RFP Posted for Honolulu Ethics Commission Audit

Earlier this week, the request for proposals (RFP) for the audit of the Honolulu Ethics Commission was posted.  The RFP outlines several important issues the auditors should cover, but I have a couple of concerns.

Two inspectors and prior commissioners who recently left the commission are not listed as interviewees.  These people likely have important information that should be considered by the auditor.

The other part is just something that I really don’t understand.  What the heck is “an internal self-control assessment of improvements needed”?  And why is the current executive director supposed to perform this assessment?  If anyone has any clues about this, please shed some light by leaving a comment.

Requests for bid clarification are due December 2, and deadline to bid is December 30.

The RFP is posted on the city’s website.  It’s also available here.

Update November 28.  I found out that the intention of the section on the assessment is to have the executive director perform a “control self-assessment” rather than a “self-control assessment.”  Hopefully that clarification will come out with the addenda on December 16.

Honolulu Charter Commission Discusses Ethics, Police, Fire and Salaries

The Honolulu Charter Commission met on Friday, and it was nice to see more people testifying than during the last several meetings. The commission’s main topics included ethics, salary commission, fire and police.

There are several good ideas contained in the proposals under consideration for ethics reform. One of the best improvements we can make is to have more independence with respect to investigation of waste, abuse and fraud.

The main reason I proposed creating an Office of the Inspector General, proposal #107, is because of the conflict between the city administration, the Honolulu City Council and the Ethics Commission.

For example, the ethics commission was asked to investigate ORI Anuenue Hale and loans from the city that were forgiven by Honolulu City Council Chair Ernie Martin. The mayor, along with the chair, was investigated by the Ethics Commission, and corporation counsel did its own investigation. They would not share that information with the Ethics Commission, however, and since then have made it difficult for the commission to do its work.

An inspector general would be a good complement to our city auditor, prosecutor’s office and the ethics commission. The Charter Commission formed a permitted interaction group consisting of members Broderick, Oshiro and Mulligan to review the proposals related to ethics. It’s not clear, however, how the public can participate in this process, except that emails may be sent to cclcharter@honolulu.gov.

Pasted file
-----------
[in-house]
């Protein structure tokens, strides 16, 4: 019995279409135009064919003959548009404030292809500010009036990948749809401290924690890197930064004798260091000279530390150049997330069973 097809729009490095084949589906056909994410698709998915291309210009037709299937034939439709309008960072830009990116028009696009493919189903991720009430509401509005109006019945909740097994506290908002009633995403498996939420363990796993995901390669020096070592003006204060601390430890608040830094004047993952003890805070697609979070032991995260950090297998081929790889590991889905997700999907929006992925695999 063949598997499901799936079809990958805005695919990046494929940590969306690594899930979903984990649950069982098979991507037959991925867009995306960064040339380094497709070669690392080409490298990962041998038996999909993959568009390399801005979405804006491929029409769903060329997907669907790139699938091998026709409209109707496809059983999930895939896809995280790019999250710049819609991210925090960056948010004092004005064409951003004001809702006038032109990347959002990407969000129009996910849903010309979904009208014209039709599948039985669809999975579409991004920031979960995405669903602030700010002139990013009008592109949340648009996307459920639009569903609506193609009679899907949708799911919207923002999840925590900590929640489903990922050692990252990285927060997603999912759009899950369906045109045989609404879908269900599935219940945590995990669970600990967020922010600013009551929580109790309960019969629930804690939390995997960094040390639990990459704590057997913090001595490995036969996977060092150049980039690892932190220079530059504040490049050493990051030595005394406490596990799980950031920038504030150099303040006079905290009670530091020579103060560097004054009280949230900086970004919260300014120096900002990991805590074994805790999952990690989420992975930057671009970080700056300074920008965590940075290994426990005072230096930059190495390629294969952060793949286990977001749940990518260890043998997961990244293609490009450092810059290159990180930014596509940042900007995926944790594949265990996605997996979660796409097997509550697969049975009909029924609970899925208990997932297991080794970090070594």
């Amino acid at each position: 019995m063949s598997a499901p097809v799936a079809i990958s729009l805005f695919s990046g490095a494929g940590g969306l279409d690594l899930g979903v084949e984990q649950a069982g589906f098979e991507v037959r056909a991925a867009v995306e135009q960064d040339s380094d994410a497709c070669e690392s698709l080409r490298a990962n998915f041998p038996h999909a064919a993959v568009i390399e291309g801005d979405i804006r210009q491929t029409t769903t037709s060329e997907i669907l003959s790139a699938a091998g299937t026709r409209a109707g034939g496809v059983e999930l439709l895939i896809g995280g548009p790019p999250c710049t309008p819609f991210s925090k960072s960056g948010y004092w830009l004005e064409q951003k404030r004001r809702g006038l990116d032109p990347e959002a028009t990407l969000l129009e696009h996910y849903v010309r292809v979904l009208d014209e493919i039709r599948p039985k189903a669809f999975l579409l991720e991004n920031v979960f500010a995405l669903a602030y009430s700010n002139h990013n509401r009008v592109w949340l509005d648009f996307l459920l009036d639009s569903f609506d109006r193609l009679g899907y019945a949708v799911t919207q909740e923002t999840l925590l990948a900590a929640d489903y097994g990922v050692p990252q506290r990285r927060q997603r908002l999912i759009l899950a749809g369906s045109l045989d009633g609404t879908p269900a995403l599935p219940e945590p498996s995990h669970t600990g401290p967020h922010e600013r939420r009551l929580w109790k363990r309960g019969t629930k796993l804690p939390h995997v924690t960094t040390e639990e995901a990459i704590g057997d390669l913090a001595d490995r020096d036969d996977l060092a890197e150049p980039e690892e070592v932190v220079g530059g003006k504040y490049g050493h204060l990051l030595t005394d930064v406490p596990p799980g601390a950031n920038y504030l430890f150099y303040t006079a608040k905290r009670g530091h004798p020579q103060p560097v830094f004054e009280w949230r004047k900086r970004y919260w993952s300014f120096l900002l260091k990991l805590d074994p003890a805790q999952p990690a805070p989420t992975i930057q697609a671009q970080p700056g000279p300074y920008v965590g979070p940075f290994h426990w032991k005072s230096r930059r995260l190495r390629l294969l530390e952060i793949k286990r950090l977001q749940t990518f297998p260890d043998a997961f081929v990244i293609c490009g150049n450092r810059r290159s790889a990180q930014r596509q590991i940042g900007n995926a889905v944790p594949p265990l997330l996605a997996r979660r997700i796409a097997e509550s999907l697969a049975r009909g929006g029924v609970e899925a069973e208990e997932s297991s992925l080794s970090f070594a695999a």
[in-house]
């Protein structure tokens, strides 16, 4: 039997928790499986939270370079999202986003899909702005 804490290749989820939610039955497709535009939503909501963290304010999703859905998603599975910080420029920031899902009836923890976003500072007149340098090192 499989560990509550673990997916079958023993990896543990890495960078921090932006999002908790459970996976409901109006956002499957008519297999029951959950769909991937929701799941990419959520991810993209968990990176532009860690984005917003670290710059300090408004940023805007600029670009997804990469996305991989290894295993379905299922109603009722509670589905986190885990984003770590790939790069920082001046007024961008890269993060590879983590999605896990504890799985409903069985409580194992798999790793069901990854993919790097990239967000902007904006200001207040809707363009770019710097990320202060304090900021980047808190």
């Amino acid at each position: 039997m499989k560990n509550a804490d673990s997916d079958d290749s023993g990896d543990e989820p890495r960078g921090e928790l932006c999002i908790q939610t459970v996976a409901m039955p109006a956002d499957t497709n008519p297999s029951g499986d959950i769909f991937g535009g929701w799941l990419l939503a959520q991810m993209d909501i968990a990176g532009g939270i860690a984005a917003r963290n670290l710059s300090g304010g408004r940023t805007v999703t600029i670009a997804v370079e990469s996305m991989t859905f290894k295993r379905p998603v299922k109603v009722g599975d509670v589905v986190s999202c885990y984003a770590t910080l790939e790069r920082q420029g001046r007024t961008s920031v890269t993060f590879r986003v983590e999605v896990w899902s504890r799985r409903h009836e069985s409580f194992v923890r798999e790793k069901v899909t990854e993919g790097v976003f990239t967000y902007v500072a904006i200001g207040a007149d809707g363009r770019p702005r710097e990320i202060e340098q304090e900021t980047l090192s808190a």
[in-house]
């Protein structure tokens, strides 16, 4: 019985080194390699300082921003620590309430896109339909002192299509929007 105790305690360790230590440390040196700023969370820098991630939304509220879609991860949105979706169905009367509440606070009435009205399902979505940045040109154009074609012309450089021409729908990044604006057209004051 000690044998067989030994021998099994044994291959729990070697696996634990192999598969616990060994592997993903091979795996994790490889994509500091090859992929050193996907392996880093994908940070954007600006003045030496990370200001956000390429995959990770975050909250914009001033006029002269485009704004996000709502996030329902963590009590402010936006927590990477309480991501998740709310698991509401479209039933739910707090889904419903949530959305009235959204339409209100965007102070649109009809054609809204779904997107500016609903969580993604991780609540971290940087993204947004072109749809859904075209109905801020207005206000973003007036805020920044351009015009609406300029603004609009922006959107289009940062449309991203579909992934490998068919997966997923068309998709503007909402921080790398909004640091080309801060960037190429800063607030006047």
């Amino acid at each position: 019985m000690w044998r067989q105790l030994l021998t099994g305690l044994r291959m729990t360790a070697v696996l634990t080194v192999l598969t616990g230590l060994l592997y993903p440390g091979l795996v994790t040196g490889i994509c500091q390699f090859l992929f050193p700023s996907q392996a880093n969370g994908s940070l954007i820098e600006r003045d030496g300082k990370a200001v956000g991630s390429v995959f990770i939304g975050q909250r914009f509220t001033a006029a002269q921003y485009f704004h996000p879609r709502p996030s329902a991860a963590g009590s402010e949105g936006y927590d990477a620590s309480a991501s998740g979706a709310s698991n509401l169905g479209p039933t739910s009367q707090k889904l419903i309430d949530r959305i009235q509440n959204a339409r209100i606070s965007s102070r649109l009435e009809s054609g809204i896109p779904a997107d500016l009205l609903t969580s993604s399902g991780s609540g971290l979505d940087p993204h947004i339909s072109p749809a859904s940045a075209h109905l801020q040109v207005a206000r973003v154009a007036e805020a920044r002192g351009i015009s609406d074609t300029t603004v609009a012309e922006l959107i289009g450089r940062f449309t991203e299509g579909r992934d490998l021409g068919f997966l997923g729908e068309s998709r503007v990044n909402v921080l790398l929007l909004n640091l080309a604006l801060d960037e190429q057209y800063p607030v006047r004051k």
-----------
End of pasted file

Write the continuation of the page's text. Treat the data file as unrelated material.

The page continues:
Another important topic is the police department and its commission. Civil Beat did a good job of covering that portion of the meeting in their article Police Reform Gaining Steam At Honolulu Charter Commission. The only thing I would add is a reminder that the police chief is suing the ethics commission, which I believe is wrong.

As for the salary commission, the Charter Commission voted to support the ideas in 43, which would require that salary commission recommendations go into effect within 60 days if they have a three-fourths majority vote. This proposal was sent to the style committee for further work. Proposal 39, which deals specifically with salaries for Ethics Commission staff, was put under the ethics group’s purview. Proposal 41 was withdrawn by the introducer, member Oshiro.

The commission decided to take no action on any fire-related proposals.

The next meeting of the charter commission is set for Monday, January 25, and will include the following topics: Legislative branch, elections, terms of office, finance and corporation counsel. Other meetings scheduled are listed here:  Meeting topics to be covered.

Note the commission will discuss HART and the rail project at its March 4 meeting.

 

Update on Honolulu Charter Commission – Meeting Friday

Every 10 years an appointed commission reviews proposals to change the Revised Charter of Honolulu. The charter is like the “constitution” for the City and County of Honolulu. This is our opportunity to change how our government operates.

The commission has been meeting since March 2015 and received over 150 proposals for changes to the charter. Fifteen of those proposals have been deferred, including proposals that would reduce HART’s authority or limit the rail project. (I’ll discuss those HART proposals at another date. They are not dead.) All proposals have been tentatively categorized by topic to facilitate discussion.

The commission will meet again at 3:30 p.m. Friday and will discuss four of these topics as well as a change to their ethics rules.

Ethics and the Ethics Commission

The following proposals fall under this topic:

  • 15 Require recusal of elected or appointed officials from participating or voting on issues in which they or their families will benefit;

 

  • 107 Create an Office of the Inspector General to replace the Ethics Commission (disclosure – I introduced this one);

 

  • 114 Support the independence of the Ethics Commission by moving it to the Office of the City Auditor;

 

  • 147 Split – 1) Allow public access to Ethics Commission’s rulings, and 2) Gift disclosures; and